Pick your partners carefully. Going into business with your siblings, cousins, parents or children isn't a good idea just for its own sake. 'Ideally, you want parties with complementary skills who'll get past the start-up phase,' says Juliette Johnson, head of UK family business at Coutts. 'But you also want to have a good relationship - or why do it?'
Think values. The common agenda when starting out is usually the reputation of the family in their community, says Ajay Bhalla, professor of global innovation management at Cass Business School. 'It is a long-term investment and the people you recruit need to represent your values.'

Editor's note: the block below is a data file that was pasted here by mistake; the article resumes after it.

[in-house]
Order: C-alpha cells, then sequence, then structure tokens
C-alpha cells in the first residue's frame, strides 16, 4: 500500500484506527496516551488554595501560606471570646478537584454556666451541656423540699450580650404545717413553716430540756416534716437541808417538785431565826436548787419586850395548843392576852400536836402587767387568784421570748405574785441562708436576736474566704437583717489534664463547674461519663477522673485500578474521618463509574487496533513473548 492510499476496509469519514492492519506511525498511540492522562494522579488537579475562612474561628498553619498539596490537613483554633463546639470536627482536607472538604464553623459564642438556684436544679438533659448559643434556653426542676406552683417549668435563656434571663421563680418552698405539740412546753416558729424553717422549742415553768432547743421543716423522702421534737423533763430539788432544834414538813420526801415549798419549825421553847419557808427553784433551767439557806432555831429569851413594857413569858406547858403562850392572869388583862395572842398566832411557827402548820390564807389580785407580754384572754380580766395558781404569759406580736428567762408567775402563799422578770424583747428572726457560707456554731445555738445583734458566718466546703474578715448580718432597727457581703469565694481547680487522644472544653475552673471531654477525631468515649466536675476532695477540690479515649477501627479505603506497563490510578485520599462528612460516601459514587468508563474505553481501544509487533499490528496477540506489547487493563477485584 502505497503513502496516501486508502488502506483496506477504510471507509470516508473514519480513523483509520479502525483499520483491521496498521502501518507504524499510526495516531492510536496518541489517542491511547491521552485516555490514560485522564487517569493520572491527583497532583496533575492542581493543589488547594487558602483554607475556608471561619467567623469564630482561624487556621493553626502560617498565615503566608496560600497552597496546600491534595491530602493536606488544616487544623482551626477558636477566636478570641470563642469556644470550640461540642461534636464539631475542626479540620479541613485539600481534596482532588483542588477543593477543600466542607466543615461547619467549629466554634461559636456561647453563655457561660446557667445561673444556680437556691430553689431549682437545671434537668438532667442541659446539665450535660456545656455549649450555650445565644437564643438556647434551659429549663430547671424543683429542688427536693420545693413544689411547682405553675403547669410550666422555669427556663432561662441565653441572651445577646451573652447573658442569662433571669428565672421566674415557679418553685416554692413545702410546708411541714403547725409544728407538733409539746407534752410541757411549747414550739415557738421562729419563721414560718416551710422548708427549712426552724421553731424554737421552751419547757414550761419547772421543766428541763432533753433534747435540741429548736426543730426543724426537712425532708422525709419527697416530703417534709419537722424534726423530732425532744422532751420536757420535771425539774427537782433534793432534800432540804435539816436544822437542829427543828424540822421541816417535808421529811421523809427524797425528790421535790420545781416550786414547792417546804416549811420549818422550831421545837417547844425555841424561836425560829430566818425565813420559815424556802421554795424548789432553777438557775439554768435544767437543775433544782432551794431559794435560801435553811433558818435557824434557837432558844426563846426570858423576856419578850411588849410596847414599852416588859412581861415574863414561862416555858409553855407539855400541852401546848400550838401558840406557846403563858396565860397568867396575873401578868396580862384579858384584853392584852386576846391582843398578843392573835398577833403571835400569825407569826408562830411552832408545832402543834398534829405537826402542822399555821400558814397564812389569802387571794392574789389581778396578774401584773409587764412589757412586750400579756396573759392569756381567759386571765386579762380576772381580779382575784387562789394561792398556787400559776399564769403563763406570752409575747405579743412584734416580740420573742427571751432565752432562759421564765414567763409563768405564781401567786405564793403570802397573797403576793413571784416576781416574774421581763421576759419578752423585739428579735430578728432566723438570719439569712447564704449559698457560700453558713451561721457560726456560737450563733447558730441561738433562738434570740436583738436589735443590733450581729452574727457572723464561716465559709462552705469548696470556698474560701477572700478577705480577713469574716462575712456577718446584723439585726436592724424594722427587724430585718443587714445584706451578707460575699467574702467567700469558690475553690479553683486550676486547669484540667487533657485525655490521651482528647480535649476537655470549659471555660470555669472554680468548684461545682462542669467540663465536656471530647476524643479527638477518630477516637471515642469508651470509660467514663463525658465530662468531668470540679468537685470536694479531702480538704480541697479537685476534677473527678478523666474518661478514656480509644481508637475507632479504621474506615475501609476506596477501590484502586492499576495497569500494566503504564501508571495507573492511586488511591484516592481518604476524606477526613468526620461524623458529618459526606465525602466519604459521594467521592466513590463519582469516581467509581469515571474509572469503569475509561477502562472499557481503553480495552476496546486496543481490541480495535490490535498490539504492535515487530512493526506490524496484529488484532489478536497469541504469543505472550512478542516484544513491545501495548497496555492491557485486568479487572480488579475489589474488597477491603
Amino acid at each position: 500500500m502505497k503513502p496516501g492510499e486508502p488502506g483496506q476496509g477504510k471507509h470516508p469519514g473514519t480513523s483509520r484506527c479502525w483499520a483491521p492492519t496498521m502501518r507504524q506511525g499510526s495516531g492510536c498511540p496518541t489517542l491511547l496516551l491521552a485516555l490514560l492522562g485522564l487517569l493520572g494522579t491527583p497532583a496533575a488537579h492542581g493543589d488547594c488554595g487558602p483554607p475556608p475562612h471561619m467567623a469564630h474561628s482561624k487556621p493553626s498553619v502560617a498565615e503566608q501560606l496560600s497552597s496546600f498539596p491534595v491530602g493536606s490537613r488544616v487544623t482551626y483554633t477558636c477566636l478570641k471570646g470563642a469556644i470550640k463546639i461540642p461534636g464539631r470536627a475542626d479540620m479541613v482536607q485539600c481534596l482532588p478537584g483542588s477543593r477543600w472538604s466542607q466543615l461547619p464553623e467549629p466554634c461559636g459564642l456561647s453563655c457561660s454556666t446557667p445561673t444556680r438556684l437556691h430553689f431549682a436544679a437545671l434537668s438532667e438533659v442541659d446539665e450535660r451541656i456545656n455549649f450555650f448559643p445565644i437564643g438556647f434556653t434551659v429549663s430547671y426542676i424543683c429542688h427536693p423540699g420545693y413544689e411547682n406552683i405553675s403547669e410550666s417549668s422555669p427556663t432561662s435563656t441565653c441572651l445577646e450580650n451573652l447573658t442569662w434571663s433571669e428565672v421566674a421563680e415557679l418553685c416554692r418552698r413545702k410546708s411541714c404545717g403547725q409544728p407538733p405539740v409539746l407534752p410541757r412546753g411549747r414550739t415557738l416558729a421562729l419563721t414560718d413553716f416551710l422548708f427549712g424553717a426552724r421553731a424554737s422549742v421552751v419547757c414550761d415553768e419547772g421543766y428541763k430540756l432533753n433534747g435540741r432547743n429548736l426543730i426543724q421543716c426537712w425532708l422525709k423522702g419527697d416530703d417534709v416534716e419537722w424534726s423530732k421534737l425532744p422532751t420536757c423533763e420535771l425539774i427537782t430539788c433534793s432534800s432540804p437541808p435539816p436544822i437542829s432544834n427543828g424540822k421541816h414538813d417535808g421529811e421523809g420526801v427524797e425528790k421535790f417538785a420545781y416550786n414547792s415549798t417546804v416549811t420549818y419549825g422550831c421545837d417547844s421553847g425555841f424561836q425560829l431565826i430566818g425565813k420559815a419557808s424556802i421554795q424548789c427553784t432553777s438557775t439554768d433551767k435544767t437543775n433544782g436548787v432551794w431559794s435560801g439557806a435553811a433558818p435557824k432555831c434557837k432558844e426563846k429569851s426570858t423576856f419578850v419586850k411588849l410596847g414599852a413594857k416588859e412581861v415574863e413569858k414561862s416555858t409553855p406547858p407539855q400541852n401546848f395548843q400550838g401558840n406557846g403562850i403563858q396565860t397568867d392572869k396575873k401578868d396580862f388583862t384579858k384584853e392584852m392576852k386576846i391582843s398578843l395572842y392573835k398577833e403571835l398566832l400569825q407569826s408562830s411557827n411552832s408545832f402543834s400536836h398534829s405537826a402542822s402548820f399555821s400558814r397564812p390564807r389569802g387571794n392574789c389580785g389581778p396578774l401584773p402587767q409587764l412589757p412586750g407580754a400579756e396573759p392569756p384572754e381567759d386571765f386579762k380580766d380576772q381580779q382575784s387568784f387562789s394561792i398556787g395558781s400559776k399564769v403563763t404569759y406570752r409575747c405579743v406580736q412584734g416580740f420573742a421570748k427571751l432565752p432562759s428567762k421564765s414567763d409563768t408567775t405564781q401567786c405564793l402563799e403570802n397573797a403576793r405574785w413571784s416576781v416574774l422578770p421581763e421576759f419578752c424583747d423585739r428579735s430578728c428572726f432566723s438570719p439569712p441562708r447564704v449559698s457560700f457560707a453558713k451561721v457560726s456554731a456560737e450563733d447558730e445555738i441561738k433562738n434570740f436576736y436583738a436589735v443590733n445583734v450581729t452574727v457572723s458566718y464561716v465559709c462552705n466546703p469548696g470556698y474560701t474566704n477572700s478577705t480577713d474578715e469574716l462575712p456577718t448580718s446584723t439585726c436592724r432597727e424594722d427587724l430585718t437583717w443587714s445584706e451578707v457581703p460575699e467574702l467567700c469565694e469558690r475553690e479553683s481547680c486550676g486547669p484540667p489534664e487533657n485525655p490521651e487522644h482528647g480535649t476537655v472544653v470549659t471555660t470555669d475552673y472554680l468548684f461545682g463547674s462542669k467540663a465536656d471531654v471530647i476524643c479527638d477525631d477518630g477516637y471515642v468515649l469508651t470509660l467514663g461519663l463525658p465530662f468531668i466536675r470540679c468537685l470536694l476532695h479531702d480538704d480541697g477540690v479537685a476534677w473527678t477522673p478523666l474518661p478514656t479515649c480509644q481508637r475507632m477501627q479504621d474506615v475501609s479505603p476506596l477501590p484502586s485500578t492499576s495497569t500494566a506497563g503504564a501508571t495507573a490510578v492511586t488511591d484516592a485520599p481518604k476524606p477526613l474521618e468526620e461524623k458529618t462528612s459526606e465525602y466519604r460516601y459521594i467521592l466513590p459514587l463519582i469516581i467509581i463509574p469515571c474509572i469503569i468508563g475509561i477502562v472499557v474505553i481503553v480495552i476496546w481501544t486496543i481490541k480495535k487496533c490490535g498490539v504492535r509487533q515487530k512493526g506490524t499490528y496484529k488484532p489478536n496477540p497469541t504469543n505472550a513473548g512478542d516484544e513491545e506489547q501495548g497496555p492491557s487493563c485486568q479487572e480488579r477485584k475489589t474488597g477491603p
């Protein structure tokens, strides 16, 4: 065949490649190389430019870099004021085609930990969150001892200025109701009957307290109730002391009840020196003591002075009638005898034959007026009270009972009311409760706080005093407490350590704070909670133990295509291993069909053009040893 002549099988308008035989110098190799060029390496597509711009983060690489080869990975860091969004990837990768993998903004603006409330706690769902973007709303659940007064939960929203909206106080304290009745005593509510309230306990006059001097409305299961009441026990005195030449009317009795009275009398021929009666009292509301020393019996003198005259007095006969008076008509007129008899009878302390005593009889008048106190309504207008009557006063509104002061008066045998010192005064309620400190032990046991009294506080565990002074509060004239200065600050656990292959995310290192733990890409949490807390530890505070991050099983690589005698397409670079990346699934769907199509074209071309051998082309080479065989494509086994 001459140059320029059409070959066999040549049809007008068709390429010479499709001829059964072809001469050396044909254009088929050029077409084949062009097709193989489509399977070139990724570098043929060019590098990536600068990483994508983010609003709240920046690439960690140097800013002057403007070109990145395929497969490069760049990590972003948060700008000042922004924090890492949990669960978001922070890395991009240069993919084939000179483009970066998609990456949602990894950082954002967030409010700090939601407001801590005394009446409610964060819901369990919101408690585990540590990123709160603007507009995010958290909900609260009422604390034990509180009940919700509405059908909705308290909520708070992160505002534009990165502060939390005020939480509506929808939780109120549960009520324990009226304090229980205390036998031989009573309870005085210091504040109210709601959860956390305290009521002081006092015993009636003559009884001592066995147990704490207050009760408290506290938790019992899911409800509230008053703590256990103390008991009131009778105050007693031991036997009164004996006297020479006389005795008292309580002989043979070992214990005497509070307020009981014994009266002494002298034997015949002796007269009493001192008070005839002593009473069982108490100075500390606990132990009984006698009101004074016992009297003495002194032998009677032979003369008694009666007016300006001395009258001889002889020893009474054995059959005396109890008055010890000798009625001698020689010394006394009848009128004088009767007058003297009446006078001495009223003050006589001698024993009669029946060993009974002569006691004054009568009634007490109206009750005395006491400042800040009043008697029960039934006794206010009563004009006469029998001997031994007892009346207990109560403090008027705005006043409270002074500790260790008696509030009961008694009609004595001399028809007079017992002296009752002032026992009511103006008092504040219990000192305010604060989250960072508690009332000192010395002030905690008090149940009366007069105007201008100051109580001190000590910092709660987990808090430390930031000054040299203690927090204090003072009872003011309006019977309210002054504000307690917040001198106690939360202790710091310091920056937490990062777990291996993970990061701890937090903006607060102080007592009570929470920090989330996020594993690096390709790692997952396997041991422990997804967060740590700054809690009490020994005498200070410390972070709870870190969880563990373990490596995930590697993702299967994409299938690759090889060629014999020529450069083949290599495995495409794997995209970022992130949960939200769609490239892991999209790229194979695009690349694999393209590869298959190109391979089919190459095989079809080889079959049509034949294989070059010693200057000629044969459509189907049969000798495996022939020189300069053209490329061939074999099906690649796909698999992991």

Don't bet the farm. 'In an ordinary business, you may offer security such as your own capital to secure funding,' says Bhalla. 'But family businesses need to be more risk averse. I've seen some where there's one entrepreneur and the rest of the family contributes. When it fails, everybody pays.'